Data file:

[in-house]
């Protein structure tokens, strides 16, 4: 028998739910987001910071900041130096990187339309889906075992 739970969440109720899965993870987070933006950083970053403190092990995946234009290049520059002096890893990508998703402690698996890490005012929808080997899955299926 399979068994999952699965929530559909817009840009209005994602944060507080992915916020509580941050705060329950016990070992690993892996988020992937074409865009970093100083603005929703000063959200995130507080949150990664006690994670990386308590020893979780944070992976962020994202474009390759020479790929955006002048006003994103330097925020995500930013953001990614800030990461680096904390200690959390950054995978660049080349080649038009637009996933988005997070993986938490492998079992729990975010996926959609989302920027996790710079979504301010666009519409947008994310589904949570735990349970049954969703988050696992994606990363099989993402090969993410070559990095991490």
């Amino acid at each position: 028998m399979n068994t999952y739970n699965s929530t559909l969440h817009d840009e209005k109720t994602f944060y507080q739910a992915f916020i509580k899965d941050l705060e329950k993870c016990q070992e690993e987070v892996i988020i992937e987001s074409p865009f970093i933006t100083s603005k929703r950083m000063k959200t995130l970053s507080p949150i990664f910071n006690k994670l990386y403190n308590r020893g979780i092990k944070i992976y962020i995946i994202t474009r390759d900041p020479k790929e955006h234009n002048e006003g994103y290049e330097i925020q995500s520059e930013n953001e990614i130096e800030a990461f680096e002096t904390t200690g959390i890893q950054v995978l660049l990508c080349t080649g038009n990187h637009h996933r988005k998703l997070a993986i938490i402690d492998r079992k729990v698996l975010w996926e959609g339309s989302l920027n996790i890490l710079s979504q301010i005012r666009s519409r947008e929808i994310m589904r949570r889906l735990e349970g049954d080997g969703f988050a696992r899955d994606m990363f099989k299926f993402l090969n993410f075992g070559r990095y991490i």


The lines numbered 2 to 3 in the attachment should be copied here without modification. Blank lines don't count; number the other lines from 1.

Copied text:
């Protein structure tokens, strides 16, 4: 028998739910987001910071900041130096990187339309889906075992 739970969440109720899965993870987070933006950083970053403190092990995946234009290049520059002096890893990508998703402690698996890490005012929808080997899955299926 399979068994999952699965929530559909817009840009209005994602944060507080992915916020509580941050705060329950016990070992690993892996988020992937074409865009970093100083603005929703000063959200995130507080949150990664006690994670990386308590020893979780944070992976962020994202474009390759020479790929955006002048006003994103330097925020995500930013953001990614800030990461680096904390200690959390950054995978660049080349080649038009637009996933988005997070993986938490492998079992729990975010996926959609989302920027996790710079979504301010666009519409947008994310589904949570735990349970049954969703988050696992994606990363099989993402090969993410070559990095991490």
């Amino acid at each position: 028998m399979n068994t999952y739970n699965s929530t559909l969440h817009d840009e209005k109720t994602f944060y507080q739910a992915f916020i509580k899965d941050l705060e329950k993870c016990q070992e690993e987070v892996i988020i992937e987001s074409p865009f970093i933006t100083s603005k929703r950083m000063k959200t995130l970053s507080p949150i990664f910071n006690k994670l990386y403190n308590r020893g979780i092990k944070i992976y962020i995946i994202t474009r390759d900041p020479k790929e955006h234009n002048e006003g994103y290049e330097i925020q995500s520059e930013n953001e990614i130096e800030a990461f680096e002096t904390t200690g959390i890893q950054v995978l660049l990508c080349t080649g038009n990187h637009h996933r988005k998703l997070a993986i938490i402690d492998r079992k729990v698996l975010w996926e959609g339309s989302l920027n996790i890490l710079s979504q301010i005012r666009s519409r947008e929808i994310m589904r949570r889906l735990e349970g049954d080997g969703f988050a696992r899955d994606m990363f099989k299926f993402l090969n993410f075992g070559r990095y991490i």